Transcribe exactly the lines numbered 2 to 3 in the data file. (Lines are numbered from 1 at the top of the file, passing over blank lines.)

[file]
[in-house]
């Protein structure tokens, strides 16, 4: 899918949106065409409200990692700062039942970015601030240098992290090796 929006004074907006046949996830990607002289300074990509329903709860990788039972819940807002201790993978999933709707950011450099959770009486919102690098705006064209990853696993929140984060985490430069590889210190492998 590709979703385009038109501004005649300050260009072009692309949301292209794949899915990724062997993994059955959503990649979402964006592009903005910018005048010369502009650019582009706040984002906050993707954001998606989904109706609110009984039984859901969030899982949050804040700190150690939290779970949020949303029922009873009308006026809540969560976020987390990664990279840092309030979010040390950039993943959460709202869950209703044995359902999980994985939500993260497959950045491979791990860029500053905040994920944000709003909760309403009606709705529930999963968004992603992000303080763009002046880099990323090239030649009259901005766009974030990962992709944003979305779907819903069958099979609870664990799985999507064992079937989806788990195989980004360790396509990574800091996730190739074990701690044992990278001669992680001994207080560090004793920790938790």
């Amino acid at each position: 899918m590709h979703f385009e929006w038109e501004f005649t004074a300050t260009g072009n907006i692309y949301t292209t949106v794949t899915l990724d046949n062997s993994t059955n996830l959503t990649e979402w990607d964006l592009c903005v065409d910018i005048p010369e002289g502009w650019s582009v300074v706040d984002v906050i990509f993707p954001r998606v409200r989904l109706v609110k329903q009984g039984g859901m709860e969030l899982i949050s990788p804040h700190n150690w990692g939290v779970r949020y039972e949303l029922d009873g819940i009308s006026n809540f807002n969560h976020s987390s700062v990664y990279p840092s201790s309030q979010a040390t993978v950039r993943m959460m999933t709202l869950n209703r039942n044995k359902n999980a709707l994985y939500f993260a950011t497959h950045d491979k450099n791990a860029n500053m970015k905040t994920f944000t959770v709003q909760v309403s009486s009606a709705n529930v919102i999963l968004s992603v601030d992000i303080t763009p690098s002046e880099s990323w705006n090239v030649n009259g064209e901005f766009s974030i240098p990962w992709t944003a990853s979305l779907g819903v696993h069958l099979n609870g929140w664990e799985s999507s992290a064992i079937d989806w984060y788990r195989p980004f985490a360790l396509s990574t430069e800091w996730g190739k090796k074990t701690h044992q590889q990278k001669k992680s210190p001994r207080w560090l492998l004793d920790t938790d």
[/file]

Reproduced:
């Protein structure tokens, strides 16, 4: 899918949106065409409200990692700062039942970015601030240098992290090796 929006004074907006046949996830990607002289300074990509329903709860990788039972819940807002201790993978999933709707950011450099959770009486919102690098705006064209990853696993929140984060985490430069590889210190492998 590709979703385009038109501004005649300050260009072009692309949301292209794949899915990724062997993994059955959503990649979402964006592009903005910018005048010369502009650019582009706040984002906050993707954001998606989904109706609110009984039984859901969030899982949050804040700190150690939290779970949020949303029922009873009308006026809540969560976020987390990664990279840092309030979010040390950039993943959460709202869950209703044995359902999980994985939500993260497959950045491979791990860029500053905040994920944000709003909760309403009606709705529930999963968004992603992000303080763009002046880099990323090239030649009259901005766009974030990962992709944003979305779907819903069958099979609870664990799985999507064992079937989806788990195989980004360790396509990574800091996730190739074990701690044992990278001669992680001994207080560090004793920790938790």
């Amino acid at each position: 899918m590709h979703f385009e929006w038109e501004f005649t004074a300050t260009g072009n907006i692309y949301t292209t949106v794949t899915l990724d046949n062997s993994t059955n996830l959503t990649e979402w990607d964006l592009c903005v065409d910018i005048p010369e002289g502009w650019s582009v300074v706040d984002v906050i990509f993707p954001r998606v409200r989904l109706v609110k329903q009984g039984g859901m709860e969030l899982i949050s990788p804040h700190n150690w990692g939290v779970r949020y039972e949303l029922d009873g819940i009308s006026n809540f807002n969560h976020s987390s700062v990664y990279p840092s201790s309030q979010a040390t993978v950039r993943m959460m999933t709202l869950n209703r039942n044995k359902n999980a709707l994985y939500f993260a950011t497959h950045d491979k450099n791990a860029n500053m970015k905040t994920f944000t959770v709003q909760v309403s009486s009606a709705n529930v919102i999963l968004s992603v601030d992000i303080t763009p690098s002046e880099s990323w705006n090239v030649n009259g064209e901005f766009s974030i240098p990962w992709t944003a990853s979305l779907g819903v696993h069958l099979n609870g929140w664990e799985s999507s992290a064992i079937d989806w984060y788990r195989p980004f985490a360790l396509s990574t430069e800091w996730g190739k090796k074990t701690h044992q590889q990278k001669k992680s210190p001994r207080w560090l492998l004793d920790t938790d």